« AnkstesnisTęsti »
Lifts me above the ground with cheerful thoughts. I am persuaded that my bosom’s lord means the heart, and not the god of love.
Upon thy back hangs ragged misery. I think with Mr. Ritson that we should read stareth.
bade thee run away. Par. I do defy thy conjurations,
And do attach thee as a felon here. I think with Mr. Malone that Mr. Steevens's last explanation is the true one.
P. 174.-173.-561. Cap. O, heavens !-0, wife, look how our daughter bleeds! This dagger hath mista'en,--for, lo! his house Is empty on the back of Montague, And it mis-sheathed in my daughter's bosom.
I prefer the reading which Mr. Malone has adopted, and is mis-sheathed; the words for lo, &c. must then (as Mr. Malone observes) be considered as parenthetical.
“ glances. If I single out one of these from all the rest, it is
only to gratify the admirers of a certain eminent professor, who,
as an Oxford friend writes me word, hath many delightful “ instances of this sort in his very edifying Discourses on the “ Hebrew Poetry.”
P. 178.-178.-566. Prince. Go hence to have more talk of these sad things; Some shall be pardon'd, and some punish’d: For never was a story of more woe, Than this of Juliet and her Romeo. I incline to agree with Mr. Edwards.
H A M L E T.
J. and S. 1785.
J. and S. 1793.
The rivals of my watch, bid them make haste.
A piece of him.
Hor. Most like:- it harrows me with fear and wonder. I do not think that harrows here signifies subdues. Does Mr. Steevens suppose that to be the meaning of it in the following passage in the last scene of this act, on which there is no note?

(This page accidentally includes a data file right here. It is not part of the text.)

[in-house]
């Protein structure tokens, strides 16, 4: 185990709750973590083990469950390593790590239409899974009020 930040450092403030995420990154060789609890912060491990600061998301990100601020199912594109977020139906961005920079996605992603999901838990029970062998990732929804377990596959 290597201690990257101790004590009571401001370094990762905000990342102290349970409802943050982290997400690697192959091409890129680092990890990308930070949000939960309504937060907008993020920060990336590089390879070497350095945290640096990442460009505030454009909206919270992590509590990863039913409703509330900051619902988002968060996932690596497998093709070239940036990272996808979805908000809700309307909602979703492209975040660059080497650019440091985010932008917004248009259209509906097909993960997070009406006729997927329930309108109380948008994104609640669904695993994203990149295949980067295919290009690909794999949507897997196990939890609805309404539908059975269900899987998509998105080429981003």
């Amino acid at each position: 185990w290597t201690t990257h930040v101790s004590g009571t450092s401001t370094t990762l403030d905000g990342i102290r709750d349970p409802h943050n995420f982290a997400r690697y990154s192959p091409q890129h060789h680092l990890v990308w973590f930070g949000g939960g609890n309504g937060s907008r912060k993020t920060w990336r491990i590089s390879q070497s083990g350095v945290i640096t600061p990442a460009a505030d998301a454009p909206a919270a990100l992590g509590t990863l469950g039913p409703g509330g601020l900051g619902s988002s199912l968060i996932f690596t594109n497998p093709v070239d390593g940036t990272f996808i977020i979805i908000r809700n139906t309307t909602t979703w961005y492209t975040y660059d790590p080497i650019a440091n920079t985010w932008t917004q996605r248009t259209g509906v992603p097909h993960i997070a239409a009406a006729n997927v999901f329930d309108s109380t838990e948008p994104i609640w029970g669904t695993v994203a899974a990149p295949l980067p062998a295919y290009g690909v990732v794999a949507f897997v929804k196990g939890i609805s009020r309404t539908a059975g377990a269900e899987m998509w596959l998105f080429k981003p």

I could a tale unfold, whose lightest word
&c. If he does, what is the force of the particle up in this last quoted passage?
He smote the sledded Polack on the ice.
with Mr. Steevens.
With martial stalk hath he gone by our watch. I prefer the reading of the folio, just, and think with Dr. Johnson, that the correction was probably made by the author.
Which he stood seiz'd of, to the conqueror.
That hath a stomach in't. I am not satisfied with Dr. Johnson's explanation of these words, because taking the meaning of stomach here to be what Dr. Johnson says it is, it does not seem to me to make very good sense. I do not know how the words should be explained.
Disasters in the sun. I think with Mr. Steevens that it is highly probable that a verse has been lost.
I think fierce here means violent, terrible.
Stop it, Marcellus.
Hor, Do, if it will not stand. Mr. Steevens's remarks on the distribution of the speeches are very judicions.
Ham. A little more than kin, and less than kind. I incline to Mr. Steevens's explanation. There is a jingle in Macbeth somewhat similar to this.
The near in blood
Ham Not so, my lord, I am too much i' the sun. I doubt whether the commentators have not gone too deep for the meaning of this reply, which is founded on the metaphorical expression used by the king in the preceding speech.
for let the world take note,
Do I impart toward you. Nobility of love is, I think rightly explained by Mr. Heath.
Do I impart toward you. It is by no means clear to me that Shakespeare meant that the kingdom of Denmark should be understood in this play to be hereditary. I am aware of the passages cited in Mr. Justice